6. You must be having a really bad day. Unexpected and empathetic. Demonstrates concern, especially with an irate customer. Also, this phrase assures that you don’t take ownership of the other person’s problem. This ultimately allows them to cool off and approach their situation in a calm, collected manner.

7. I forgive you. When someone is flustered, running late or apologizing profusely, using these three words is almost like a magic tonic. Especially when it’s with a stranger.

See, the peaceful, tender and caring energy of “I forgive you” is incredibly powerful. And observing the way people respond when you say, “I forgive you” is a GREAT mini-lesson in momentum reversal.

8. Thank you. When someone brings a problem or complaint to your attention, make sure the first words out of your mouth are “Thank you,” and not “I’m sorry.”

“Sorry” is negative and self-blaming, and people say it WAY too often. Especially when they’ve done nothing wrong. Now, responding by thanking someone doesn’t mean you’re evading responsibility. If an apology is in order, say it. Just don’t LEAD with it. Instead, after you’ve thanked (aka, honored) the upset person, only THEN say, “I apologize,” or “I’m sorry. You deserve better.”

9. I respect your opinion of my work. My all-time favorite. Perfect for artists and creative professionals. See, if everybody loves your brand, you’re doing something wrong! Likewise, if everybody loves your idea, it’s probably not that good of an idea. So, next time someone expresses a dislike for your work – especially in an attempt to fluster, insult or embarrass you – do three things.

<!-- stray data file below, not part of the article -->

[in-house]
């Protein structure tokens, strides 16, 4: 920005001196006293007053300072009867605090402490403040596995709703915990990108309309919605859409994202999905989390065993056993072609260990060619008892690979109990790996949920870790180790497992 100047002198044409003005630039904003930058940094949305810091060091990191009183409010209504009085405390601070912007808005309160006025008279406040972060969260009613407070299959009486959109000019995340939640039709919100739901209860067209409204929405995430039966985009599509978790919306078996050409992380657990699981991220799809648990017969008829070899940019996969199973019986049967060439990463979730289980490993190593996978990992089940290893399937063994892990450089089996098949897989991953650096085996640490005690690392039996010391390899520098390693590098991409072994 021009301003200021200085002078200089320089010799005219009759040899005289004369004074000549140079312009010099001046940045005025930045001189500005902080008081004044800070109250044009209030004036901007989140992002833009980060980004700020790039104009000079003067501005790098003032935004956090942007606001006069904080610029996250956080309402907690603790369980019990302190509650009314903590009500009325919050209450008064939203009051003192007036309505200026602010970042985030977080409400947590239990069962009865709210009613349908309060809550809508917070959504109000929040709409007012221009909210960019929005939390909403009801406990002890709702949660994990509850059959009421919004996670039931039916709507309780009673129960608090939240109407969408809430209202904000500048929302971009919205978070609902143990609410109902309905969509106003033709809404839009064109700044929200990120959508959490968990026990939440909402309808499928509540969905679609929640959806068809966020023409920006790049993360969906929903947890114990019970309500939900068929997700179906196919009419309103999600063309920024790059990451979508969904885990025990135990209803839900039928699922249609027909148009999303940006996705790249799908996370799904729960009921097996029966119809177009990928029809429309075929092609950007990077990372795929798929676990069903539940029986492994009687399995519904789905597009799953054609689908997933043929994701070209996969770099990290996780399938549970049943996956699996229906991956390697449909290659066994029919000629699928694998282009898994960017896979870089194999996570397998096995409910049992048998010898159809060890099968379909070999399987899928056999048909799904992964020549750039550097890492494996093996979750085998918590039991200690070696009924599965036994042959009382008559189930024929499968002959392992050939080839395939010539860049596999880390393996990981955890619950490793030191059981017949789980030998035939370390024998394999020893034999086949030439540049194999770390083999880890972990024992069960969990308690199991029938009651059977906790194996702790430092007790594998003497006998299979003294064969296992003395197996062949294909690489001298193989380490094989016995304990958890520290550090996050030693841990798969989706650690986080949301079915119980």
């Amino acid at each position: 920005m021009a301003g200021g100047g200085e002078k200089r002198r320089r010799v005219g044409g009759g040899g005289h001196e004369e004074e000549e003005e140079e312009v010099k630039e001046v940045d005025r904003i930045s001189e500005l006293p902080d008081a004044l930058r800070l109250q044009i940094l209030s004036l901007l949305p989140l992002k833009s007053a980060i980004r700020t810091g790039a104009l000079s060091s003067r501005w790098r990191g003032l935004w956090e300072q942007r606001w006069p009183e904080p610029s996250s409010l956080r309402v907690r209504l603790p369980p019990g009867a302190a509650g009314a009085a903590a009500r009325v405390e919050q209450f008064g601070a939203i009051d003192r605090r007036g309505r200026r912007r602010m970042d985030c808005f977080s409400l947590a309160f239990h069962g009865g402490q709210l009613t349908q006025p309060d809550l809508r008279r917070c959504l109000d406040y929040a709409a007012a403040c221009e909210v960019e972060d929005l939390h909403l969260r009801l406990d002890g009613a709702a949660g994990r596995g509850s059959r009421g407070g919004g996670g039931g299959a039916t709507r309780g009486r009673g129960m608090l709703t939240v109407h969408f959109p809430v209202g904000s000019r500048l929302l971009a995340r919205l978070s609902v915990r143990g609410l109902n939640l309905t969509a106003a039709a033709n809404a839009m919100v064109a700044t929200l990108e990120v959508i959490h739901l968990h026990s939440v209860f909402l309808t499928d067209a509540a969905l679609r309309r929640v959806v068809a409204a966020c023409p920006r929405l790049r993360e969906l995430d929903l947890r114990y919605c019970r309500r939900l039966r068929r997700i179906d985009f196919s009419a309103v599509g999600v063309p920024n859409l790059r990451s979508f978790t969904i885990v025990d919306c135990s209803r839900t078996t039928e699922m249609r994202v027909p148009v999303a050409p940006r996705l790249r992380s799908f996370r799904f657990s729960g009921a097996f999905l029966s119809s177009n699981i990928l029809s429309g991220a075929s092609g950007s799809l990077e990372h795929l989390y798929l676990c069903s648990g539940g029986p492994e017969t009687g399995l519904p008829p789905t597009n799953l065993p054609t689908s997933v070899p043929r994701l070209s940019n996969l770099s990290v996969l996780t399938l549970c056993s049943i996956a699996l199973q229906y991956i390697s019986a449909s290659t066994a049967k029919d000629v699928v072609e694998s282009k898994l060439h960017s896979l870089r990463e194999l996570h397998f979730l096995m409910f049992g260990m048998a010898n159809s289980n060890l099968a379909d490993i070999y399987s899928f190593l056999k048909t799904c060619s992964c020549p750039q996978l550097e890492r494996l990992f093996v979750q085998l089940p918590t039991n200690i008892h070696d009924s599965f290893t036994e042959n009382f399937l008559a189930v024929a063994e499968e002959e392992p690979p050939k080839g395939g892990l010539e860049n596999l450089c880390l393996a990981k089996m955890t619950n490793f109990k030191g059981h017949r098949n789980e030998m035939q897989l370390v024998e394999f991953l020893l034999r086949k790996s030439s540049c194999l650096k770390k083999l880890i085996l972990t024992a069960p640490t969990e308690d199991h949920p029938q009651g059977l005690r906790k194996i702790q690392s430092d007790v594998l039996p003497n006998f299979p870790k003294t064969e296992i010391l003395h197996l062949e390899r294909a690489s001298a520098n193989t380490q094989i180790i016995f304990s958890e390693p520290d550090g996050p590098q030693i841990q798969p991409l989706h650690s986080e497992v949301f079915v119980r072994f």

First, pause.
Second, breathe and smile.
Third, tell the person, “I respect your opinion of my work.”

Take it from someone whose work has been made fun of A LOT. I can (almost) guarantee you people will NEVER see THAT one coming! And as a result, you’ll not only leave them with nowhere to go; but you’ll project an attitude of open mindedness and acceptance. Jerks.

10. Silence. Lastly, sometimes the best way to reverse the momentum of an overly aggressive or hostile person is to say nothing at all. To just shut up and let them vent. See, in many cases, that’s all they WANTED: someone to listen to them. To honor them. Or, in some cases, that’s all they NEEDED: someone to serve as a sounding board so they could hear how absurd their words actually were!

In either case, not responding (at all) to someone’s aggression lowers the temperature of the conversation and allows that person to compose himself.

NOTE: Silence is an extremely challenging approach for both parties. See, we live in a hyperspeed; A.D.D. culture where time is money and “the meter is running.” That’s one reason people are so afraid of silence. At the same time, however, that’s ALSO why silence can be so powerful.

– – –

Whichever of the Phrases That Payses you choose to use, remember your mantra: Respond; don’t react.

Combine that foundation with an attitude of patience and calmness, and you’ll be able to reverse the momentum of an overly aggressive or hostile person!

Of course, that’s only (my) short list. What about YOU?

What Phrases That Payses work when you’re trying to reverse the momentum of someone?

Share your examples here!

* * * *
Scott Ginsberg
That Guy with the Nametag

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Author. Speaker. Strategist. Songwriter. Filmmaker. Inventor. Gameshow Host. World Record Holder. I also wear a nametag 24-7. Even to bed.